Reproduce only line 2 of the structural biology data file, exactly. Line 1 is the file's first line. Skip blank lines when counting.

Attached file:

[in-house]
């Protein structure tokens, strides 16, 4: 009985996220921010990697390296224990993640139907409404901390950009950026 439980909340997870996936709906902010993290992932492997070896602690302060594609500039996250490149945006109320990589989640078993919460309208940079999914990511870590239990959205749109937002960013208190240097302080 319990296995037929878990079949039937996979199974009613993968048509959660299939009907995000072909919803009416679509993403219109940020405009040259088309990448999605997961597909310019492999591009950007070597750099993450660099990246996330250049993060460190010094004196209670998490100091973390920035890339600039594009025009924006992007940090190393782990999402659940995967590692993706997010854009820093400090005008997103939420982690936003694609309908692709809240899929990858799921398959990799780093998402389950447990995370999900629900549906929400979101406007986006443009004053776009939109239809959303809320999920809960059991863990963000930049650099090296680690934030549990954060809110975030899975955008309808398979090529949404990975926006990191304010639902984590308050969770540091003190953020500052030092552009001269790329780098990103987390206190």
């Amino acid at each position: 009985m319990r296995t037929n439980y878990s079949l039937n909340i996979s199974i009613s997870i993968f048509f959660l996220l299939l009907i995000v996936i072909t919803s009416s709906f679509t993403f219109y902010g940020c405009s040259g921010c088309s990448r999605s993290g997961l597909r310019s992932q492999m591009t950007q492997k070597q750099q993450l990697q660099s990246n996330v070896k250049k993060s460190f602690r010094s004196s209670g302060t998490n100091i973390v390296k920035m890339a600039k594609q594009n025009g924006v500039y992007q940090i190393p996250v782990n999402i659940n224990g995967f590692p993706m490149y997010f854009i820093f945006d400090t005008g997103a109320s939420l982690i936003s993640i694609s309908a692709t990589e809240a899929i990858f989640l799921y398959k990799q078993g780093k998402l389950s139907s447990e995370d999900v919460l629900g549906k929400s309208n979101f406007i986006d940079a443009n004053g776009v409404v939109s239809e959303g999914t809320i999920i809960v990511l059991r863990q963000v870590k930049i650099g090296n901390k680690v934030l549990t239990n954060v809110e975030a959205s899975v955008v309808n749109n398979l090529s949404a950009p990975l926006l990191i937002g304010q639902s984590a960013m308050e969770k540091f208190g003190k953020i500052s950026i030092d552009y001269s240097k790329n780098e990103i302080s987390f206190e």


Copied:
């Protein structure tokens, strides 16, 4: 009985996220921010990697390296224990993640139907409404901390950009950026 439980909340997870996936709906902010993290992932492997070896602690302060594609500039996250490149945006109320990589989640078993919460309208940079999914990511870590239990959205749109937002960013208190240097302080 319990296995037929878990079949039937996979199974009613993968048509959660299939009907995000072909919803009416679509993403219109940020405009040259088309990448999605997961597909310019492999591009950007070597750099993450660099990246996330250049993060460190010094004196209670998490100091973390920035890339600039594009025009924006992007940090190393782990999402659940995967590692993706997010854009820093400090005008997103939420982690936003694609309908692709809240899929990858799921398959990799780093998402389950447990995370999900629900549906929400979101406007986006443009004053776009939109239809959303809320999920809960059991863990963000930049650099090296680690934030549990954060809110975030899975955008309808398979090529949404990975926006990191304010639902984590308050969770540091003190953020500052030092552009001269790329780098990103987390206190």